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To the Department of Commerces Internet Policy Task Force: My name is John Edwin Miller.

I am a US Library of Congress Certified Braille Transcriber and the Founder of the (very) small 501c3 non-profit, Inc. structured to provide Braille renditions of copyrighted material under Section 121(d)(1) of The US Copyright Act aka Chafee Amendment as an Authorized Entity. On page 26 of The Internet Policy Task Force Green Paper regarding the recently adopted WIPO Marrakesh Treaty for the Blind it states: The treaty is intended to promote the international availability of accessible e-books and other digital formats as well as traditional formats such as Braille. The United Nations publication entitled UN intellectual property agency urges better access to markets for developing-countries 23 SEP 2013 ends with the sentence: The (Marrakesh) treaty also ensures authors and publishers that the system will not expose their published works to misuse or distribution to anyone other than the intended beneficiaries. However, within the text of the treaty itself, the only reference that might ensure the above is in Article 2( c) regarding definition of an Authorized Entity where it states: An authorized entity establishes and follows its own practices: (i) to establish that the persons it serves are beneficiary persons; Further definitions for an Authorized Entity require establishing its own practices to limit and discourage any unauthorized reproduction and distribution. Contrast this with the requirement in the Chafee Amendment at Section 121(d)(2) as implemented in the Proof of Disability requirements for Membership for Also contrast this

with the requirements as established for Disability Services when taking an exam from the Educational Testing Service (ETS) of Princeton, NJ, which develops, administers and scores more than 50 million tests annually in more than 180 countries, at more than 9,000 locations worldwide according to their website. .doc sabilities_health_needs.pdf This may include persons with learning or cognitive disabilities such as dyslexia for which diagnosis requires extensive testing and professional evaluation. Qualifying persons with such disabilities may be in greater numbers worldwide than those with vision related disabilities. It was suggested by the outside Counsel to the American Library Association (ALA) that, if those in the US publishing industry or in the US Senate responsible for ratification of the Marrakesh Treaty wanted the other 185 WIPO Member States to enact such proof of disability requirements as in the US Chafee Amendment, then they should send a USTR trade delegation around the world to lobby in those countries for such measures that might exceed or be less generous than the minimum standards as contained in the current WIPO Treaty text. Mr. Richard Mollett, Chief Executive of the UK Publishers Association made these comments in a BBC Radio interview 02 JUL 2013 regarding the (then) recently adopted WIPO Marrakesh Treaty: The concerns were that where you take an edifice like copyright law, with all its complexities and all its layers, and you start unpicking it for the very good purpose and the absolutely right purpose of the visually impaired one has to be careful that you dont make changes which people who do have Im afraid nefarious motives would try and exploit. Its what the Motion Pictures Association of America called this not being a vehicle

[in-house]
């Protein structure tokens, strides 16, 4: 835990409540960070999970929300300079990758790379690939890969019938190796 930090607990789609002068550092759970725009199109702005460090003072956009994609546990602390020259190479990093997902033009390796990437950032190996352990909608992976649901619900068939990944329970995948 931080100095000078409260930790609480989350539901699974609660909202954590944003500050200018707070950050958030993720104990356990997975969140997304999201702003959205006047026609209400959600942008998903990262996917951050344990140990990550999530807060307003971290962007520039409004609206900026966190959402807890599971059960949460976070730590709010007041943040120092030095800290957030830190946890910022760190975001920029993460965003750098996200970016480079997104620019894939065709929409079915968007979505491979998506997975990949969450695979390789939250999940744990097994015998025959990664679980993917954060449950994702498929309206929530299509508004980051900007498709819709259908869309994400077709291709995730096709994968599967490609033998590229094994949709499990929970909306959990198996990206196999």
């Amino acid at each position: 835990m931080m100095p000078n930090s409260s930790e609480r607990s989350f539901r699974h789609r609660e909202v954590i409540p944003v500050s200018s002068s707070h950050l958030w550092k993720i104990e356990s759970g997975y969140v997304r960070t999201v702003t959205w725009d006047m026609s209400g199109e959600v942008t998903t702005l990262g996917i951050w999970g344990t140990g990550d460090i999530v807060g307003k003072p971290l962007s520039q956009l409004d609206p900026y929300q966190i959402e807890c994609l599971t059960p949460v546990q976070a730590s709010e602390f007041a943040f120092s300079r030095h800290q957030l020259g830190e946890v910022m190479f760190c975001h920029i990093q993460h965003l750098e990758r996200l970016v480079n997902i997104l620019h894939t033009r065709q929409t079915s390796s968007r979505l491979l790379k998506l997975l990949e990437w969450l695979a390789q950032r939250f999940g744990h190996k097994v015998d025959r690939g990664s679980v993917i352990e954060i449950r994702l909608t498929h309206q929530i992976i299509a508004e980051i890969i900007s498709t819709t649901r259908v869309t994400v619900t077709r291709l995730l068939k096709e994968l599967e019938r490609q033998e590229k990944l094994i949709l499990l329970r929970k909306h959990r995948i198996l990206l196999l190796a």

for extraneous agendas, by which they meant you can create an exception to allow copying of accessible formats but what if people might use that loophole to do other things, not the intended beneficiaries of this treaty but for other purposes. - page 7 Ms. Maryanne Diamond, outgoing President of The World Blind Union (WBU), said in her opening remarks at the Marrakesh Diplomatic Conference JUN 2013: I urge you to play your part in making a difference in the lives of these millions of people, by agreeing a treaty that is simple, usable and meaningful. We cannot accept a treaty which has no substance, nor, can we accept a treaty full of bureaucratic and cumbersome requirements. We cannot accept a trophy treaty that will not work in practice. So in eliminating any cumbersome requirements, in order to receive what could be hundreds of millions of dollars worth of copyrighted material distributed worldwide and across borders annually without the permission of or compensation to the rights holders, will those responsible for ratification and implementation of the Treaty in the US and other countries that are among the few WIPO Member States that would be the likely net-exporters of copyrighted material in accessible format consider that having one actually document and prove one is an eligible person with a qualifying disability prior to receiving such material instead of maybe a practice by an Authorized Entity that says well take your word for it -- be considered an unreasonable burden on the potential recipient or the distributing Authorized Entity? Thank you.